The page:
Philadelphia Weekly, April 14, 2004

Injustice Served
Based on a true story, Villanova's production of Parade shows the fatal consequences of ignorance and bigotry.

Question: What do the White Stripes, Radiohead, Johann Sebastian Bach, Barbra Streisand and composer/lyricist Jason Robert Brown have in common?

Answer: Their albums are currently the top five sellers in Villanova on .

If you're wondering who Jason Robert Brown is and what he's doing in such elite company, hustle over to Vasey Hall on the Villanova University campus, where Brown's spectacular musical Parade is playing in an unforgettable production from Villanova Theatres.

Even better than the Philadelphia Theatre Company's marvelous production of Brown's The Last Five Years , which captured last year's Barrymore for outstanding musical, Villanova's Parade is like a spiritual stun gun that awakens our humanity by displaying man's darkest impulses.

Smartly adapted by librettist Alfred Uhry from real events, Parade tells the story of Leo Frank (Josh Sauerman in an intelligent portrayal), a Jewish Yankee businessman accused of murdering 13-year-old Mary Phagan in his Atlanta pencil factory. It doesn't matter that Frank is innocent of the murder--his real crime isn't homicide. Rather, it's what Frank represents.

In post-Civil War Georgia, "The Old Red Hills of Home" ( Parade 's extraordinary opening number, superbly sung here by Larry Cox Jr.) have become blackened by the soot of the Yankee-owned factories, where the children of Atlanta toil under slave-like conditions. And Frank--a persnickety little man who detests his redneck neighbors--is the perfect scapegoat for the perceived economic rape of Georgia's land and children by Northerners.

But Parade is far more than an involving historical drama with a glorious book and score. At its heart is the relationship between Frank and his wife Lucille (the excellent Nina Donze). Their love affair blossoms as their tragedy deepens.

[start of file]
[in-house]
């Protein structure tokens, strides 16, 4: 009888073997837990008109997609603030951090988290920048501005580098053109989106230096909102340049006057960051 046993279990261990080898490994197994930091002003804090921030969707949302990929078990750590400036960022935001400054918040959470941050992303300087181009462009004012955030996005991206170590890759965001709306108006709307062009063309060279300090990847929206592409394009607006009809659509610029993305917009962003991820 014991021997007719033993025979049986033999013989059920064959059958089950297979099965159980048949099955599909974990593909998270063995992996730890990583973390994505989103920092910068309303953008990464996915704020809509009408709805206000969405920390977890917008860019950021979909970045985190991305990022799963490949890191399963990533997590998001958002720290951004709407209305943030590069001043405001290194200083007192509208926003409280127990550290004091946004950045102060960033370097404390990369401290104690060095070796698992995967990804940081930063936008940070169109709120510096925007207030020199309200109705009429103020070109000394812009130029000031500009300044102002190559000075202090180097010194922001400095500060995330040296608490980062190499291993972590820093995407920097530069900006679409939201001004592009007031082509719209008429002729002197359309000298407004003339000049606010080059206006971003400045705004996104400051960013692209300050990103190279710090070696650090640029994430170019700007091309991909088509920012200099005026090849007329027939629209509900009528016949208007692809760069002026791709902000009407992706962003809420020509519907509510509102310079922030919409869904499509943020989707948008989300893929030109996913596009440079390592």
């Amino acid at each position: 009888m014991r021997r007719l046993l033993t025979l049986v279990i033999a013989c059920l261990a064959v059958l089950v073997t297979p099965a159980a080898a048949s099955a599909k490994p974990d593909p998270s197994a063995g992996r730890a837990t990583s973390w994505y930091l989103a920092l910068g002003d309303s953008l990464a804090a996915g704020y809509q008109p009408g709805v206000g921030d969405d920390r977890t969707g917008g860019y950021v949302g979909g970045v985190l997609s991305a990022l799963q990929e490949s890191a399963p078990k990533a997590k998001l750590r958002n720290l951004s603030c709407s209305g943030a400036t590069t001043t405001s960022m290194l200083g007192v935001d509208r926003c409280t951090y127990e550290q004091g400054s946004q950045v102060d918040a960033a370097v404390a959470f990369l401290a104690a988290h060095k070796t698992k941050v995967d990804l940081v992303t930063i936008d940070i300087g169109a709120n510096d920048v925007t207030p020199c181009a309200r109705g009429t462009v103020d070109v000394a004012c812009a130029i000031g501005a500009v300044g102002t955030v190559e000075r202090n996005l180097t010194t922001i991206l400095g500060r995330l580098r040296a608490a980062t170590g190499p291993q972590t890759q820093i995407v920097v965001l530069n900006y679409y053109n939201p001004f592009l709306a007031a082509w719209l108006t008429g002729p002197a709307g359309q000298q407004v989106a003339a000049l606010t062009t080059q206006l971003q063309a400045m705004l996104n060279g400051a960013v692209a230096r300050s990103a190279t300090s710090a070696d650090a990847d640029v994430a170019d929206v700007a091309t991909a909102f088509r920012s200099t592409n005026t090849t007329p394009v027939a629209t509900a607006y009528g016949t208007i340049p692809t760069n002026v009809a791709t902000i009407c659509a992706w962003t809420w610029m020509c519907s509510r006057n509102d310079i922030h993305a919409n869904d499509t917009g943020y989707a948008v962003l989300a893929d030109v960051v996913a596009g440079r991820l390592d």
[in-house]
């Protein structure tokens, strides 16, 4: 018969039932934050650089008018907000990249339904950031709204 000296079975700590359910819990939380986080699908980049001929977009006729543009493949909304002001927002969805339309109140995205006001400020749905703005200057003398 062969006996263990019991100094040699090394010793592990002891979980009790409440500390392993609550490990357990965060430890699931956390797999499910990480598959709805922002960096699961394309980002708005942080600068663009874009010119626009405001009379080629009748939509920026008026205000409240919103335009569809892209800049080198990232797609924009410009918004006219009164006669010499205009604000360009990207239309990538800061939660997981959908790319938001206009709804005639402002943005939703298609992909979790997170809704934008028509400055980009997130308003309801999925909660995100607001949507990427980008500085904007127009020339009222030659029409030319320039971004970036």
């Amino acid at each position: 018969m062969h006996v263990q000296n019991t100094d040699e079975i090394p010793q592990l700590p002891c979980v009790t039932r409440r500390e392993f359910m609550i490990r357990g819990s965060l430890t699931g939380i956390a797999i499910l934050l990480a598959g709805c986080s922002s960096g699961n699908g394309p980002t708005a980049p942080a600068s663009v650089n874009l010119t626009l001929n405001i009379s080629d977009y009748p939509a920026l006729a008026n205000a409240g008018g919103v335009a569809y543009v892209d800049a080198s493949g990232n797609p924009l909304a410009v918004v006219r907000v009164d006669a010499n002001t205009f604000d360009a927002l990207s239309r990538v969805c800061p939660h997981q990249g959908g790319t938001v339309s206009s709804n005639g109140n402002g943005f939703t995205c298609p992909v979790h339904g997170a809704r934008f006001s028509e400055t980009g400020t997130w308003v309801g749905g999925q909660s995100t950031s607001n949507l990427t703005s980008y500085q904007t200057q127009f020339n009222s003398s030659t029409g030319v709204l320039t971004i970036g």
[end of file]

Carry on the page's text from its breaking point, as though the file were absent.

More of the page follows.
In another production, this mix of drama and romance would be enough to keep us happily entertained, but under Peter M. Donohue's astonishing direction, Villanova's production is much, much more.

Creatively staged from the play's opening Memorial Day parade to the memorable  courtroom scene in which Donohue presents both sides of the case by having the cast rotate themselves and the props 180 degrees, the production uses the limitations of both the small space and the youthful cast to its advantage.

Dirk Durossette's two-tiered set emphatically represents the ravaged South with nothing more than two raised porches, a tree and a row of factory windows. Jerold R. Forsyth's atmospheric lighting turns prison cells into picnic  areas, and Janus Stefanowicz's authentic costumes are superbly detailed.

But it's the student cast that makes Parade so poignant. Passionate, innocent and at times frighteningly barbaric, André N. Jones, Melissa Dryslewski and Jason J. Michael are terrific in supporting roles, and newcomer Michael Barr's intensely mournful rendition of "It Don't Make Sense" is emotionally staggering.

With all the controversy surrounding Mel Gibson's The Passion of the Christ , it's perhaps fitting that Villanova, an Augustinian institution, has given us a production that puts the Easter holiday in proper perspective. As a religiously intolerant mob screams for Frank's death, one can't help but recall the murder of another Jewish man on an ancient hillside in Calvary--and how love can bloom from such intense hatred.

Parade Through April 25. $18-$22. Vasey Hall, Villanova University, Lancaster and Ithan aves., Villanova. 610.519.7474.

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